Far; Farther

far, far'-ther: "Far" (adj.), distant, remote; (advb.) widely removed, is most frequently in the Old Testament the translation of rachoq, and in the New Testament of makran, but also of other Hebrew and Greek words. The word chalilah, an exclamation of abhorrence or aversion Septuagint me genoito; see FORBID), is rendered "far from me," "far from thee," etc. (Ge 18:25; 1Sa 2:30; 20:9; 22:15; 2Sa 20:20; 23:17; Job 34:10). Besides its literal sense, distance in a spiritual sense is expressed by "far," as "Salvation is far from the wicked" (Ps 119:155; compare Pr 15:29), "far from righteousness" (Isa 46:12), "not far from the kingdom of God" (Mr 12:34), etc. For "far" the Revised Version (British and American) has "aloof" in Job 30:10; in several places the word in the King James Version is omitted (Jg 9:17; Ps 27:9; Isa 19:6; 26:15; Mr 13:34); "a far country" is changed to "another" (Mt 21:33; 25:14; Mr 13:34), etc. For "God forbid" the Revised Version (British and American) has "far be it," "far be it from me" (Ga 6:14; in the American Standard Revised Version, Ge 44:7,17; 1Sa 12:23; Job 27:5, etc.).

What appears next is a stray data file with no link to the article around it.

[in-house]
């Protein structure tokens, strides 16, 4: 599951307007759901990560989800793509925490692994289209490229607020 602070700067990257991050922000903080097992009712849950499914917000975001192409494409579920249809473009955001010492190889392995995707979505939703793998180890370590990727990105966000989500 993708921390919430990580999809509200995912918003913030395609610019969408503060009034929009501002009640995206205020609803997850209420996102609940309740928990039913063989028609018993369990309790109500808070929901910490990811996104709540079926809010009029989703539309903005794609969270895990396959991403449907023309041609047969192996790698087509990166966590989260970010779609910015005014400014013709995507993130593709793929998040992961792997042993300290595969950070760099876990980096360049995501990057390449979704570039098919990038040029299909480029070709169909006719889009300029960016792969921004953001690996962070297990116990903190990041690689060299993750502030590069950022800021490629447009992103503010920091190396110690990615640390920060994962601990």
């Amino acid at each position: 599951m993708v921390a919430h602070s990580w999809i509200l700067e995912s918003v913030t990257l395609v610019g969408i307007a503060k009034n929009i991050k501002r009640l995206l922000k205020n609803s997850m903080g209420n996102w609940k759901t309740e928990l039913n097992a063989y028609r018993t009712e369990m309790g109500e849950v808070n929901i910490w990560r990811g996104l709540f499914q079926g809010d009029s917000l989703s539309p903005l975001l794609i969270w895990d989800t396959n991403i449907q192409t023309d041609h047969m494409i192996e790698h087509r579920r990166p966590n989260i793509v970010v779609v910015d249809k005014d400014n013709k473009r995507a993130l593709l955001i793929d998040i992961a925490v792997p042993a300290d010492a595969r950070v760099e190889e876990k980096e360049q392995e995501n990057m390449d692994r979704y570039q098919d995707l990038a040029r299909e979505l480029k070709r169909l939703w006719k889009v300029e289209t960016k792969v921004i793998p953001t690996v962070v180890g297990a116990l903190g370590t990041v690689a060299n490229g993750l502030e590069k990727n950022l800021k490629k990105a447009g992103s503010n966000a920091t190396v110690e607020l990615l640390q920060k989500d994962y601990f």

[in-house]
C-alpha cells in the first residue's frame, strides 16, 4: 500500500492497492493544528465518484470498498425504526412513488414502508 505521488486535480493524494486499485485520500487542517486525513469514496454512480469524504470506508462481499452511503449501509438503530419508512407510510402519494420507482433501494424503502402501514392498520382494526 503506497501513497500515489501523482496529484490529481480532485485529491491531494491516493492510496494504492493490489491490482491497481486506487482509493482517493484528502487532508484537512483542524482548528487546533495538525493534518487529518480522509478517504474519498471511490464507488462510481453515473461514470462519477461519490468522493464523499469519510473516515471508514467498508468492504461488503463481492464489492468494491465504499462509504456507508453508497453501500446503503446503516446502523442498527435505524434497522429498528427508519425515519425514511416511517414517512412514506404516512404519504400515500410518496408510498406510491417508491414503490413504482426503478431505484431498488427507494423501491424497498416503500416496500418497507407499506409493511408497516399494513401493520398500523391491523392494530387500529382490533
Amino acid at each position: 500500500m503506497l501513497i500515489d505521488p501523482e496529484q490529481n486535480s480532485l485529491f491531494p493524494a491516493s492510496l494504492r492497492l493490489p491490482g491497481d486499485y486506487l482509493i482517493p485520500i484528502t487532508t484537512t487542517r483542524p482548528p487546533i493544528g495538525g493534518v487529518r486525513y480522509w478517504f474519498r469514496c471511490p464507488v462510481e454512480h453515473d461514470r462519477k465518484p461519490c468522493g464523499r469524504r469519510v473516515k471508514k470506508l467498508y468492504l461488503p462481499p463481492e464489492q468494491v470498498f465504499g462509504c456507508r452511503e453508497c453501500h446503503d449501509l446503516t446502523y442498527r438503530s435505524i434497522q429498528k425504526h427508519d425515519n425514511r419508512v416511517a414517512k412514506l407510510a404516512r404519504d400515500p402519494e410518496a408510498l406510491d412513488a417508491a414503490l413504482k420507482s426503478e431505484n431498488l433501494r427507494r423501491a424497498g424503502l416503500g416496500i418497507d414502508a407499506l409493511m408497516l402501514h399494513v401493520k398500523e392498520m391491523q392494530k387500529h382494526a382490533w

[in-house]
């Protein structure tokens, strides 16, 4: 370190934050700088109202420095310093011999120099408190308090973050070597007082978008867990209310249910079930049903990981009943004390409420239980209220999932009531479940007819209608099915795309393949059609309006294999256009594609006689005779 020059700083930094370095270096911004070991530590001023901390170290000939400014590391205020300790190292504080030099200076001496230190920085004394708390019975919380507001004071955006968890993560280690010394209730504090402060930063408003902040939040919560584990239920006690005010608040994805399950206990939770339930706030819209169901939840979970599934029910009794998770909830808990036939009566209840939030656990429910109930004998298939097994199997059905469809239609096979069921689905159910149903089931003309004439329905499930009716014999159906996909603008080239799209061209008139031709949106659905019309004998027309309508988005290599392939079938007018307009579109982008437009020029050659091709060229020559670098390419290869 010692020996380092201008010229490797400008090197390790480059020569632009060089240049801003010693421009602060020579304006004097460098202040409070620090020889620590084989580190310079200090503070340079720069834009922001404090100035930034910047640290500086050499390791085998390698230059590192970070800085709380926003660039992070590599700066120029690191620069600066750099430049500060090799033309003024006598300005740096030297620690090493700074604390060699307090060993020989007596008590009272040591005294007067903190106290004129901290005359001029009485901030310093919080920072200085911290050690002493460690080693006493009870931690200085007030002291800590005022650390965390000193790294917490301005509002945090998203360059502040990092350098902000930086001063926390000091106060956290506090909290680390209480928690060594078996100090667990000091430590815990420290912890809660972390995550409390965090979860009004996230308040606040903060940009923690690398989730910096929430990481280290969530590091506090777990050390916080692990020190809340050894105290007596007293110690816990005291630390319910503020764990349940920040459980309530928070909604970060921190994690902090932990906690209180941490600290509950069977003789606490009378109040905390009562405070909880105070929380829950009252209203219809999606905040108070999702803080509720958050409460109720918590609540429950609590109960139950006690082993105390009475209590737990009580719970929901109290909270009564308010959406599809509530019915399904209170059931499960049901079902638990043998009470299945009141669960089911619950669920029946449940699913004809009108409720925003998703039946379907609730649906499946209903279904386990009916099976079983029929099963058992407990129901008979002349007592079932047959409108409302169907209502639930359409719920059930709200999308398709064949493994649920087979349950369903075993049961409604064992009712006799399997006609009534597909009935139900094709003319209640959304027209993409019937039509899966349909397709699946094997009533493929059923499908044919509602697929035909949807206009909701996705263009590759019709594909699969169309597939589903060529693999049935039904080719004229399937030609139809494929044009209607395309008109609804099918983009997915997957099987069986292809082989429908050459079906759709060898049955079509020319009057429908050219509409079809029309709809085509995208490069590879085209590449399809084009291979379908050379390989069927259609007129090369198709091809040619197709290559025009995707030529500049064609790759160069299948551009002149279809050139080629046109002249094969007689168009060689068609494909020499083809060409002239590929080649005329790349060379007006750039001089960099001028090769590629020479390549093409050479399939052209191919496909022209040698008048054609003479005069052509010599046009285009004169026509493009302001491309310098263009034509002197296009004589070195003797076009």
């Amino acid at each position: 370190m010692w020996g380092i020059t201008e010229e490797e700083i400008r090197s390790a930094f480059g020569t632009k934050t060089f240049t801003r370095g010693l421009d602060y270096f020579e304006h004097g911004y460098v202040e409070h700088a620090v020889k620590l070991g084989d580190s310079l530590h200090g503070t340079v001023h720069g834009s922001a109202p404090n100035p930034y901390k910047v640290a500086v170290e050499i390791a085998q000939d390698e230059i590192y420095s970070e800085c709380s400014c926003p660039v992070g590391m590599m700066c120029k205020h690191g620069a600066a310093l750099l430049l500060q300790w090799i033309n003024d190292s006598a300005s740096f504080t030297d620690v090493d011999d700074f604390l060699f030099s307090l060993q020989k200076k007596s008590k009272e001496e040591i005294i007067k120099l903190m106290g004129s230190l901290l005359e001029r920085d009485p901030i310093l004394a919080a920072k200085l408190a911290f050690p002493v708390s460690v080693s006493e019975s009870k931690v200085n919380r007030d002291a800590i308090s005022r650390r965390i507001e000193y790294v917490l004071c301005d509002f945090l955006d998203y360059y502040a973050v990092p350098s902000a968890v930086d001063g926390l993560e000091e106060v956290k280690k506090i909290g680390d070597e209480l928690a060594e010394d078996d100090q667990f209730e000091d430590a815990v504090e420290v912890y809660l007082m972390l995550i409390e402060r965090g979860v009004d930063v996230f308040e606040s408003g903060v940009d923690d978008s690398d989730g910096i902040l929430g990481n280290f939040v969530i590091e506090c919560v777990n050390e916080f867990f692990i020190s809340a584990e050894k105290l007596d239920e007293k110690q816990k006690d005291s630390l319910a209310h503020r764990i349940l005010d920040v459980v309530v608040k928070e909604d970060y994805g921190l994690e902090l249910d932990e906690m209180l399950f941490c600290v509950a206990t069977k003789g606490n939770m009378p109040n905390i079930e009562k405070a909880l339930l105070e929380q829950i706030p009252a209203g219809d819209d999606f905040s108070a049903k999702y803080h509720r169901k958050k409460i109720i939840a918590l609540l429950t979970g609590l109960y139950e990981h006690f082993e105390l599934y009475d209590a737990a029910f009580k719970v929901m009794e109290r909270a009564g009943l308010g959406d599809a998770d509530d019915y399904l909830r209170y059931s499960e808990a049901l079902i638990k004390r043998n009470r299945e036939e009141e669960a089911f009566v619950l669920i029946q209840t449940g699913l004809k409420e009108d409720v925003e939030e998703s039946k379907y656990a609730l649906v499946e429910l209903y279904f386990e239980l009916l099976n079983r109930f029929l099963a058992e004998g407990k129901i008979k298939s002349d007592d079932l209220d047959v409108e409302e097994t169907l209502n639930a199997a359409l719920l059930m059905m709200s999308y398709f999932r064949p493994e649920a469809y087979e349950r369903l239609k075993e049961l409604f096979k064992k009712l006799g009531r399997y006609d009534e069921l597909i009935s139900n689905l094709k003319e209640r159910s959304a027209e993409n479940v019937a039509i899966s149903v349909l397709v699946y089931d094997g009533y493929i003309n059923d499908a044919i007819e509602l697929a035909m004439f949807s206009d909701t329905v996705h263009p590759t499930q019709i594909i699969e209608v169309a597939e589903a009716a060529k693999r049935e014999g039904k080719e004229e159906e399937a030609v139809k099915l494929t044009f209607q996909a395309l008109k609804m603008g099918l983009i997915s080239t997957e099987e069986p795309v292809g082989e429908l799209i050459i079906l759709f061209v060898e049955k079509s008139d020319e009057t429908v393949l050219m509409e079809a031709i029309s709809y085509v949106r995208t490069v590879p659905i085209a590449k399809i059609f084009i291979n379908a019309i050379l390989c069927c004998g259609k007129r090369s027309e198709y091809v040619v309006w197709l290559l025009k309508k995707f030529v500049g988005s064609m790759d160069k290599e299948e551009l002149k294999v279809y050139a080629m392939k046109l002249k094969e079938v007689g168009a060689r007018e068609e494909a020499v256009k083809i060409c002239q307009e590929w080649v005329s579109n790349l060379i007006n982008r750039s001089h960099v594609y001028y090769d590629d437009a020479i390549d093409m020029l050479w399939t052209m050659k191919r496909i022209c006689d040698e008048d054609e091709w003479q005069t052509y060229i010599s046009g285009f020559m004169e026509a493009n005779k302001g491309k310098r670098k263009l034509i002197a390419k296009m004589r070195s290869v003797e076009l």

The comparative "farther" occurs only once in the Old Testament (Ec 8:17), and thrice in the New Testament (Mt 26:39; Mr 1:19; 10:1), and in each case is replaced in the Revised Version (British and American) by another word or phrase. The Revised Version (British and American), on the other hand, has "its farthest height" for "the height of his border" (Isa 37:24), and "his farthest lodging-place" for "the lodgings of his borders" (2Ki 19:23).

W. L. Walker

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